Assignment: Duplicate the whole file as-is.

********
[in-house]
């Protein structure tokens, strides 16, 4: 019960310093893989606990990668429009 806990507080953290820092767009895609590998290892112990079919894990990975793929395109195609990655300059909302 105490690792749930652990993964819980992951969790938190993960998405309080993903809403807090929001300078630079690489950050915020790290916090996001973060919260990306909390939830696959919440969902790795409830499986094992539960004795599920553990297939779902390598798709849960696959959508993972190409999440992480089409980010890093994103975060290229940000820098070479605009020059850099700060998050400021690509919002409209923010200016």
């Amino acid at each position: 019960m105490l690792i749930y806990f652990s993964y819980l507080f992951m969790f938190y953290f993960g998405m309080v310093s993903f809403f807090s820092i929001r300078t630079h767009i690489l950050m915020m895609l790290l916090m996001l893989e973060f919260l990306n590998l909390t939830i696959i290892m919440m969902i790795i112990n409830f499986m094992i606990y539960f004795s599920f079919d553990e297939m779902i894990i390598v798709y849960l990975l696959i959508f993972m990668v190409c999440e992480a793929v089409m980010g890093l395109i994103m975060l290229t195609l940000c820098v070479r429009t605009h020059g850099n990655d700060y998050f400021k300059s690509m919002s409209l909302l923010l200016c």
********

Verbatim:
[in-house]
């Protein structure tokens, strides 16, 4: 019960310093893989606990990668429009 806990507080953290820092767009895609590998290892112990079919894990990975793929395109195609990655300059909302 105490690792749930652990993964819980992951969790938190993960998405309080993903809403807090929001300078630079690489950050915020790290916090996001973060919260990306909390939830696959919440969902790795409830499986094992539960004795599920553990297939779902390598798709849960696959959508993972190409999440992480089409980010890093994103975060290229940000820098070479605009020059850099700060998050400021690509919002409209923010200016």
């Amino acid at each position: 019960m105490l690792i749930y806990f652990s993964y819980l507080f992951m969790f938190y953290f993960g998405m309080v310093s993903f809403f807090s820092i929001r300078t630079h767009i690489l950050m915020m895609l790290l916090m996001l893989e973060f919260l990306n590998l909390t939830i696959i290892m919440m969902i790795i112990n409830f499986m094992i606990y539960f004795s599920f079919d553990e297939m779902i894990i390598v798709y849960l990975l696959i959508f993972m990668v190409c999440e992480a793929v089409m980010g890093l395109i994103m975060l290229t195609l940000c820098v070479r429009t605009h020059g850099n990655d700060y998050f400021k300059s690509m919002s409209l909302l923010l200016c």